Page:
The Relationship Questionnaire (RQ) Bartholomew and Horowitz (1991) These questions are similar to the previous ones, but they have been changed in various ways. A fourth relationship style has been added and the other three descriptions are now worded differently and are presented in a new order. Following are four general relationship styles that people often report. Place a checkmark next to the letter corresponding to the style that best describes you or is closest to the way you are. ____ A. It is easy for me to become emotionally close to others. I am comfortable depending on them and having them depend on me. I don’t worry about being alone or having others not accept me. ____ B. I am uncomfortable getting close to others. I want emotionally close relationships, but I find it difficult to trust others completely, or to depend on them. I worry that I will be hurt if I allow myself to become too close to others. ____ C. I want to be completely emotionally intimate with others, but I often find that others are reluctant to get as close as I would like. I am uncomfortable being without close relationships, but I sometimes worry that others don’t value me as much as I value them. ____ D. I am comfortable without close emotional relationships. It is very important to me to feel independent and self-sufficient, and I prefer not to depend on others or have others depend on me. Now please rate each of the relationship styles above to indicate how well or poorly each description corresponds to your general relationship style.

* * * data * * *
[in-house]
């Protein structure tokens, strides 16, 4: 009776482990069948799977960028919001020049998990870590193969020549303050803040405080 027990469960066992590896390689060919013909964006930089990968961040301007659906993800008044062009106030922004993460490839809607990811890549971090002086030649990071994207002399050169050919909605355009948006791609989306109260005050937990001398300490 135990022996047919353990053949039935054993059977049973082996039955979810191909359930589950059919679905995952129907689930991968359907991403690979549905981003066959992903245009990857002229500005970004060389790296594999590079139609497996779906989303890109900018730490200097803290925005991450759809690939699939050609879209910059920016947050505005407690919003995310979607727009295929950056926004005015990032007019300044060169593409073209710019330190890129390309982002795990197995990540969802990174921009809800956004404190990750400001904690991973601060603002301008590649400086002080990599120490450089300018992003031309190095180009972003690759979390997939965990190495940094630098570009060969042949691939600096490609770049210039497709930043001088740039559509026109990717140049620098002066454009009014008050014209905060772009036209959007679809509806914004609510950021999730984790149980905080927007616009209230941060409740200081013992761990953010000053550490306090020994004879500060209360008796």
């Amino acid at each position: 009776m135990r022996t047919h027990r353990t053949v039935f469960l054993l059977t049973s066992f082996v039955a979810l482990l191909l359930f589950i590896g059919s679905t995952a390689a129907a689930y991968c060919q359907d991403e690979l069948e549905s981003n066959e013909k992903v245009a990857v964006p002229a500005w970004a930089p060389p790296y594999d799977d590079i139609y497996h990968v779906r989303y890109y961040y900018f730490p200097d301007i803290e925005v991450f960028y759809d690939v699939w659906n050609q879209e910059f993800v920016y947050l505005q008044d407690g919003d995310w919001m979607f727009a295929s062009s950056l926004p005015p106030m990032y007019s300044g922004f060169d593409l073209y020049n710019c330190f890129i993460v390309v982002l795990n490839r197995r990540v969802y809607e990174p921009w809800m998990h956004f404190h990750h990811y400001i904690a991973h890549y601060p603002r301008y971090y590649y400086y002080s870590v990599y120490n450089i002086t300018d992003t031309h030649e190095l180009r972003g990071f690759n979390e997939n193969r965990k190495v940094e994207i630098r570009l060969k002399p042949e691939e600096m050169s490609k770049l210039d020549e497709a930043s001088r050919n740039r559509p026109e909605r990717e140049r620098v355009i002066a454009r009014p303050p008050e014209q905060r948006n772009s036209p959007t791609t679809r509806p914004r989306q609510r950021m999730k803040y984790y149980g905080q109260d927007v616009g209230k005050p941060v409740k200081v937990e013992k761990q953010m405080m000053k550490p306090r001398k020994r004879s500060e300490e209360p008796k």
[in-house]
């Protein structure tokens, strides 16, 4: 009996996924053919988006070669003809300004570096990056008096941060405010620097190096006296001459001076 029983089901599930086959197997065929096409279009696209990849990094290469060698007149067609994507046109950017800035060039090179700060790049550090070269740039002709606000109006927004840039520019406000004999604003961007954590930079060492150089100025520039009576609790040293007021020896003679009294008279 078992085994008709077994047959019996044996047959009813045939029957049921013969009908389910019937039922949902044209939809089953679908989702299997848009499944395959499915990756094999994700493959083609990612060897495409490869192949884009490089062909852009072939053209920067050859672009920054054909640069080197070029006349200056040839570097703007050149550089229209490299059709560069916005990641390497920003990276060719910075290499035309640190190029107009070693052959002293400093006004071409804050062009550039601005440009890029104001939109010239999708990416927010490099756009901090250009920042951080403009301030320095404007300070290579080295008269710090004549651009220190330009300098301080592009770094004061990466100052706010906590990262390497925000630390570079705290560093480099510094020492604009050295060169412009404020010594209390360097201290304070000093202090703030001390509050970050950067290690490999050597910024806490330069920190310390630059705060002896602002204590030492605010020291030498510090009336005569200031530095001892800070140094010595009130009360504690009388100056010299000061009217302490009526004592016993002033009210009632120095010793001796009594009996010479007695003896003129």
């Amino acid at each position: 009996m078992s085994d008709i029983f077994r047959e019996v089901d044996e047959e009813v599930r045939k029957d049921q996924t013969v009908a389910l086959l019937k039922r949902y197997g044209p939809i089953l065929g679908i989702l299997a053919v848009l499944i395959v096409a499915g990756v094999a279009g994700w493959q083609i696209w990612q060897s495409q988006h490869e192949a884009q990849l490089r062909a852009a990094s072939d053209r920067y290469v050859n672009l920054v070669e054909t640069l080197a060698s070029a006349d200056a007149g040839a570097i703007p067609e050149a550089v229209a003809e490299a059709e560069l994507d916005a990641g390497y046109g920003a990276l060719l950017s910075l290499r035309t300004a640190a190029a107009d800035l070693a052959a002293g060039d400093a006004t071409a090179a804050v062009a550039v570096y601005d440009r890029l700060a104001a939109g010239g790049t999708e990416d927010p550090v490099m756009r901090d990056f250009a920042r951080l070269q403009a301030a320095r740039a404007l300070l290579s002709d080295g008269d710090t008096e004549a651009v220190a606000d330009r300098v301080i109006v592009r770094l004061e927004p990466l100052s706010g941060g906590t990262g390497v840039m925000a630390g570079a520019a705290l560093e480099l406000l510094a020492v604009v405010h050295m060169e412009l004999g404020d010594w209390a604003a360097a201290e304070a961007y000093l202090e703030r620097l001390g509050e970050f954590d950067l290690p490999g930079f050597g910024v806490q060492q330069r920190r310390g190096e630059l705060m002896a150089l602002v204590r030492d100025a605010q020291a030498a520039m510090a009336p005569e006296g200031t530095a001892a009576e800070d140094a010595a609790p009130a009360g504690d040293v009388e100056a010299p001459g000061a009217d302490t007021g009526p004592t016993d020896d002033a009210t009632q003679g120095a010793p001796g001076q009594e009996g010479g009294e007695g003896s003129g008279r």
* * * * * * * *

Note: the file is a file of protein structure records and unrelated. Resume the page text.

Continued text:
ECR Kelly A. Brennan, Catherine L. Clark, and Phillip R. Shaver
Why a 3 rd Scale? Clinical experience Gladwell’s Tipping Point 2 scales give 11,664 possibilities (108 x 108) 3 scales give 1,259,712 (108 3 )